Attorney General Nominee Says Waterboarding is Illegal

Attorney General-designate, Sen. Jeff Sessions, R-Ala., testifies on Capitol Hill in Washington, Tuesday, Jan. 10, 2017, at his confirmation hearing before the Senate Judiciary Committee. (AP Photo/Alex Brandon)
Attorney General-designate, Sen. Jeff Sessions, R-Ala., testifies on Capitol Hill in Washington, Tuesday, Jan. 10, 2017, at his confirmation hearing before the Senate Judiciary Committee. (AP Photo/Alex Brandon)

Sen. Jeff Sessions, President-elect Donald Trump's nominee for attorney general, said Tuesday that under U.S. laws, he would be charged with enforcing the bar on the use of torture and waterboarding against terrorism suspects.

Under laws passed by Congress, it is "improper and illegal" for the military or "any other of our departments and agencies" to use torture, waterboarding and various other so-called "enhanced interrogation techniques," Sessions said at his nomination hearing before the Senate Judiciary Committee.

Sessions also said there was a misunderstanding by many in the public that the military used waterboarding under the administration of former President George W. Bush.

"So many people truly believe and think that the military conducted waterboarding. They never conducted waterboarding -- that was by intelligence agencies," Sessions, an Alabama Republican, said under questioning by Sen. Sheldon Whitehouse, a Rhode Island Democrat.

Whitehouse and other committee Democrats noted that Sessions had voted against bans on torture when the government policy backed up by a Justice Department memorandum at the time permitted "enhanced interrogation techniques."

Sessions said, "There was a dispute about that when we had had the torture definition in our law.

"The Department of Justice memorandum concluded it did not necessarily prohibit that," Sessions said. "But Congress has taken an action now that makes it absolutely improper and illegal to use waterboarding or any other form of torture in the United States by our military and by all our other departments and agencies."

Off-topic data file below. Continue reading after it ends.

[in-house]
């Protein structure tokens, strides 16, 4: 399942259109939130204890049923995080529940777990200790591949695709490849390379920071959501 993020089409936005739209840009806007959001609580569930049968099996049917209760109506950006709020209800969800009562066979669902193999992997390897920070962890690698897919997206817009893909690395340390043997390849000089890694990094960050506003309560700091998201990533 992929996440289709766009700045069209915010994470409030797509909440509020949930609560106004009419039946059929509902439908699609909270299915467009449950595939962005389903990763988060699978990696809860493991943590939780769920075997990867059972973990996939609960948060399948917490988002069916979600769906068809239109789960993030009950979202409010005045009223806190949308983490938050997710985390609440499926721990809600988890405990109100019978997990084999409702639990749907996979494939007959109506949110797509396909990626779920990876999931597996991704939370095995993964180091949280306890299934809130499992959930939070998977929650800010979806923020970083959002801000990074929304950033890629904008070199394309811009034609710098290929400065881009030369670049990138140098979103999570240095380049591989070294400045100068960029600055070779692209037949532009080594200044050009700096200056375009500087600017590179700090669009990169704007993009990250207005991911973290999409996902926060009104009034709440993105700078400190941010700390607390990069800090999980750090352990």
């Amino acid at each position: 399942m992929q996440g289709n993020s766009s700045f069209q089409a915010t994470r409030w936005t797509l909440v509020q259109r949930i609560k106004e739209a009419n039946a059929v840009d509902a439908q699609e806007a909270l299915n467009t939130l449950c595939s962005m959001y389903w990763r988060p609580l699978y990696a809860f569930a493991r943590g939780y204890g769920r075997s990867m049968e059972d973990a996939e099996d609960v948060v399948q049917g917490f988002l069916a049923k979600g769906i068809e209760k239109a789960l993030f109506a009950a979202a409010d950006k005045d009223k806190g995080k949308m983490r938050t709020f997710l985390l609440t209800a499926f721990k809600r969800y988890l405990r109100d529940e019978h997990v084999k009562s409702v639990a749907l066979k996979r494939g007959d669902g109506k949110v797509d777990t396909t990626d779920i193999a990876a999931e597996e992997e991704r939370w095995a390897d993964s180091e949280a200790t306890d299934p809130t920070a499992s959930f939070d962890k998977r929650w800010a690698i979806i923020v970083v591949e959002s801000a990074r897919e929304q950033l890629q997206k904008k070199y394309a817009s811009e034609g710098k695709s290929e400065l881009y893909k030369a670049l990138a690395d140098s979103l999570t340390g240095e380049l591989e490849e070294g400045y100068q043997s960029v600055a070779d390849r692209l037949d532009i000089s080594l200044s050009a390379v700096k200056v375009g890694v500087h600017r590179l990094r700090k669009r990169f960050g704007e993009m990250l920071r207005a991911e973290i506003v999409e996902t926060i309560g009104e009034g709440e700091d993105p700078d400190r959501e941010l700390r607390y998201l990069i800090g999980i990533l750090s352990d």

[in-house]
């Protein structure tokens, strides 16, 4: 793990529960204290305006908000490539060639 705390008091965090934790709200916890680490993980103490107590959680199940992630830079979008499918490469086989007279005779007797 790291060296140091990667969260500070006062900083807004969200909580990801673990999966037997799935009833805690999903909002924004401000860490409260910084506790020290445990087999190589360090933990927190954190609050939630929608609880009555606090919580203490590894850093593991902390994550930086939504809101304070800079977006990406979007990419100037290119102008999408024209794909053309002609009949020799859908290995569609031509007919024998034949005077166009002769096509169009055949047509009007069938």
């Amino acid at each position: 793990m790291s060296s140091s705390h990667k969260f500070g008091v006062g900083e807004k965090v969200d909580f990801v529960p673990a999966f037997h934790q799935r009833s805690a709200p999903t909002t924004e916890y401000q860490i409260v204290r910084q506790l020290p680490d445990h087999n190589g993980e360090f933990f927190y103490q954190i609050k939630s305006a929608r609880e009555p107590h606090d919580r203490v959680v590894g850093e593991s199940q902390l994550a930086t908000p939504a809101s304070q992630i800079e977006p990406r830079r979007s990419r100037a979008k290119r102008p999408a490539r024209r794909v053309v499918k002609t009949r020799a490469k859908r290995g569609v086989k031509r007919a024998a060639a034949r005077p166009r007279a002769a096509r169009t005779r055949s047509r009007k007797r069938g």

Sessions was the first of two Trump nominees for cabinet positions to come out Tuesday against waterboarding and other extreme interrogation techniques.

At a separate Senate hearing, retired Marine Gen. John Kelly, Trump's nominee to become secretary of the Homeland Security Department, said he was opposed to the use of waterboarding and other forms of torture.

"I don't think we should ever come close to crossing a line that is beyond what we as Americans would expect to follow in terms of interrogation techniques," Kelly said during his confirmation hearing. He was responding to questions from Sen. John McCain, a Republican from Arizona.

Trump said last year during his campaign that "torture works" and suggested that he would bring back waterboarding if elected.

However, that was before he met privately with retired Marine. Gen. James Mattis, who would become his nominee for defense secretary.

Trump later told The New York Times, "Gen. Mattis is a strong, highly dignified man. I met with him at length and I asked him that question. I said, 'What do you think of waterboarding?'

"He said -- I was surprised -- he said, 'I've never found it to be useful.' He said, 'I've always found, give me a pack of cigarettes and a couple of beers and I do better with that than I do with torture.'"

"And I was very impressed by that answer. I was surprised, because he's known as being like the toughest guy," Trump said.

-- Brendan McGarry contributed to this report.

-- Richard Sisk can be reached at Richard.Sisk@Military.com.

Show Full Article